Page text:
Kent County commissioners will hold their first work session Thursday on the all-important general fund budget and they will find a proposed spending plan, which covers most county services, that is pretty much in balance for 2011.
County Administrator and Controller Daryl Delabbio presented the nine-member Finance Committee with the administration’s version of a budget last week that has around $7.4 million more in revenue from this year and about $2.8 million less in expenditures. The result is a budget that only digs into the fund’s reserve for $14,000 to be balanced.
“It’s a budget roughly $14,000 out of balance,” he said.
Commissioners gave Delabbio the green light earlier this year to take up to $2 million from the fund balance to cover expenses that exceed revenues in the budget. But at that time the budget’s deficit was $9.5 million and spending would have had to be reduced by $7.5 million from this year.
The biggest reason expenditures won’t be cut so badly is that the state’s revenue-sharing payment for 2011 is much larger than the county thought. The county was counting on receiving $3.4 million from the state for next year, but it will receive double that figure — $6.9 million — because lawmakers approved a retirement program for state employees.
“Revenue sharing will be restored to its full amount, as of last week. We were looking at a return of 50 cents on the dollar,” said Delabbio. “Our revenue sharing reserve fund will be depleted during the first quarter or early in the second quarter next year, when our revenue sharing returns. Otherwise, there would be more cuts proposed.”
Delabbio, though, also noted that balancing the proposed budget didn’t come without any pain. The cuts that are offered will result in the elimination of 56 full-time and four part-time positions. Twenty-eight of the full-time posts are vacant, as are two of the part-time positions. Most of the job losses are slated to come from the Sheriff’s Department. Delabbio also felt at least seven employees will take the county up on its new retirement-incentive program and retire at the end of this year, which also marks the end of the fiscal year.
Total revenue to the budget is estimated at $165.1 million, with $24.2 million of that amount coming from transfers the county will mostly receive from the state for five departments on the state’s fiscal year that began Oct. 1. Receipts from property taxes are at $85.9 million and are expected to make up 61 percent of the budget’s total revenue. The new budget doesn’t increase taxes even though the county can legally take that step, which would add from $750,000 to $800,000 to the revenue side of the ledger.
The general fund’s expenditures have been estimated at $161.5 million, with $33.9 million of that going out as transfers to the five departments on the state’s calendar, as a subsidy to the lodging-excise tax fund, and for the purchase of development rights under the farmland-preservation ordinance.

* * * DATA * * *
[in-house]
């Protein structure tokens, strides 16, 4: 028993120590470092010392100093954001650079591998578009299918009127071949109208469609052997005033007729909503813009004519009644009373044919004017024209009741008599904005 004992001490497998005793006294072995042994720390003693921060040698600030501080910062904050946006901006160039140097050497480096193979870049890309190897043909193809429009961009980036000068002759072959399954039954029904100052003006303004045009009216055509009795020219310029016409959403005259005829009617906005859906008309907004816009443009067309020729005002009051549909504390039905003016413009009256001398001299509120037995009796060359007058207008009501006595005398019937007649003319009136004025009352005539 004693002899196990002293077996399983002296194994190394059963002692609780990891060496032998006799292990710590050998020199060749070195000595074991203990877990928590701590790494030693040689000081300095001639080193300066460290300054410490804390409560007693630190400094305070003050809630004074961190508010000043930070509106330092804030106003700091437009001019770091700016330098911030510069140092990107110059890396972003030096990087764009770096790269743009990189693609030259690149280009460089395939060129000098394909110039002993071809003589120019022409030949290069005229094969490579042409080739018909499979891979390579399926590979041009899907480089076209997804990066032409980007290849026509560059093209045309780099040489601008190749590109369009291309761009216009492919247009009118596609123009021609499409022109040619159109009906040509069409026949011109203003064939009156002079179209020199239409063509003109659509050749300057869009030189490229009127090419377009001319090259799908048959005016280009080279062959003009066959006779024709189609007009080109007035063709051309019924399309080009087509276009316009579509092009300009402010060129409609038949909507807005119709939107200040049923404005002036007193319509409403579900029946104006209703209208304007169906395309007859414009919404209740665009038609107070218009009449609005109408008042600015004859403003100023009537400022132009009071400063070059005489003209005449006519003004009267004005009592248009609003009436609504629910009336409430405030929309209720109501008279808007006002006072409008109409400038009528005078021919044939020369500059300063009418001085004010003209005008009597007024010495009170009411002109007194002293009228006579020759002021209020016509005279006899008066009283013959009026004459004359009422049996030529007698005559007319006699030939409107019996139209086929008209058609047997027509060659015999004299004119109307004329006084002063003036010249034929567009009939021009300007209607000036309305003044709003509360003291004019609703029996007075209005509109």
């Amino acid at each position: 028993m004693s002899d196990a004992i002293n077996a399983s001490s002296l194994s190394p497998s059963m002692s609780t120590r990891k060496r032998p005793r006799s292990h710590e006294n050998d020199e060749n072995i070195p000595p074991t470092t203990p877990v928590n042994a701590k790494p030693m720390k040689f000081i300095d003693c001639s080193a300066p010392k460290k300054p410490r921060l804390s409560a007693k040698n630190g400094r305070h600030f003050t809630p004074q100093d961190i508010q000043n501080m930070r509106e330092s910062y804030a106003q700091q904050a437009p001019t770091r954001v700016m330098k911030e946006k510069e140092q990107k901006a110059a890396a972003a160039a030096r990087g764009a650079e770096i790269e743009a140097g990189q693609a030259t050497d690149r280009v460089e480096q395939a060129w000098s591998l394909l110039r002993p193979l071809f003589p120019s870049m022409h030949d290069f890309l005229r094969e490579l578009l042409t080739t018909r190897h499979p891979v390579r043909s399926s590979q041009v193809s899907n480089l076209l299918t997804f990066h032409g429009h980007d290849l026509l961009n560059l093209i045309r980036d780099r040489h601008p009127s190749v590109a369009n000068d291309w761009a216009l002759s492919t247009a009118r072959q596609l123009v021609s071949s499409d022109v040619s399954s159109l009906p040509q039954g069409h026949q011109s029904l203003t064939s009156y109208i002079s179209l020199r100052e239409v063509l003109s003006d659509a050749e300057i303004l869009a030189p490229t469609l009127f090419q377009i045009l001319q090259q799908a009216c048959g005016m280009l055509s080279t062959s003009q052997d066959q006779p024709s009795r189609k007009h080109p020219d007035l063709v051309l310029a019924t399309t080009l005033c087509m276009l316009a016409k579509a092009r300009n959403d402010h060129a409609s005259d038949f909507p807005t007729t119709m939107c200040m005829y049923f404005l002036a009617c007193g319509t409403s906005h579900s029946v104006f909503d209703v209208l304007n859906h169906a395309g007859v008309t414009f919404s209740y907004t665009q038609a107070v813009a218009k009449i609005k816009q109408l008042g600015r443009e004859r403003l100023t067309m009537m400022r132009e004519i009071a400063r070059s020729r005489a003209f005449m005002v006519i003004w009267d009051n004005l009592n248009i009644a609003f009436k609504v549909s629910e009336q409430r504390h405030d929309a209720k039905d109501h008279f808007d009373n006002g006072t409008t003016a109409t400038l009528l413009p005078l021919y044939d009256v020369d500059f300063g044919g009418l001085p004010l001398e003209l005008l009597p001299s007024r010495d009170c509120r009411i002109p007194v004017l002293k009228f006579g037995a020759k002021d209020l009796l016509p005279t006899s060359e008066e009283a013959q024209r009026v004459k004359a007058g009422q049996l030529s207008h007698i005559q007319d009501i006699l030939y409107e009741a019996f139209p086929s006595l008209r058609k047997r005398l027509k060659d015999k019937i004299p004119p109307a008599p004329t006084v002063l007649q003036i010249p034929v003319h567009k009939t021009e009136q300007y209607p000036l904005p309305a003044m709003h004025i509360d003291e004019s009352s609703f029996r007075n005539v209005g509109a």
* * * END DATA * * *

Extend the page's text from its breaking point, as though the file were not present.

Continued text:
The general fund’s biggest expense in 2011, $61 million, is for public safety; the figure is down by $1.6 million from this year. Five of the fund’s six expense categories have smaller budgets for next year. The one that doesn’t — cultural and recreation — is up by $330,000 because revenue to it is up.
Bureau of Equalization Director Matt Woolford told the Finance Committee last week that they should expect the county’s taxable property value to fall by about 2.3 percent when he files his annual report next spring. If that happens, it will be the second consecutive year the taxable value for all properties has gone down in the county. Last year, it dropped by 3.76 percent, largely due to the housing crisis.
Woolford said the residential classification, the county’s largest source of property-tax revenue, will decrease either slightly or moderately in value this year. He said the commercial and industrial markets are continuing to experience downward pressure on prices and he added that he will have a clearer picture of where those property groups are headed in early November.
Woolford said his office began following the property markets for the 2012 report at the start of this month. Although it’s early in the process, he said the residential market may stabilize over the coming year. “In terms of the commercial and industrial, I don’t think we’ve seen these bottom out,” he said.
Although Delabbio was pleased with the administrative budget he presented to the committee, he also remained somewhat cautious about what the election will bring to Lansing in the New Year. There are situations where the state could force the county’s general-fund expenditures to go up next year. Those areas include higher costs for defending the impoverished in circuit court and for treating inmates at the jail, payments to cover the state’s legal settlement to a childcare lawsuit, and revenue sharing.
“While revenue sharing has been restored for 2011, it will be an annual battle and will continue to be subject to the appropriations process. Any reductions we can build into this year’s budget will help minimize the impact of the unknown (in 2012),” he wrote in the budget summary he gave to the committee.
“Related to this, I am somewhat concerned that the new governor and Legislature will be, for lack of a better term, ‘saddled’ with some difficult decisions related to its 2011 budget that may result in significant reductions that will affect local units of government.”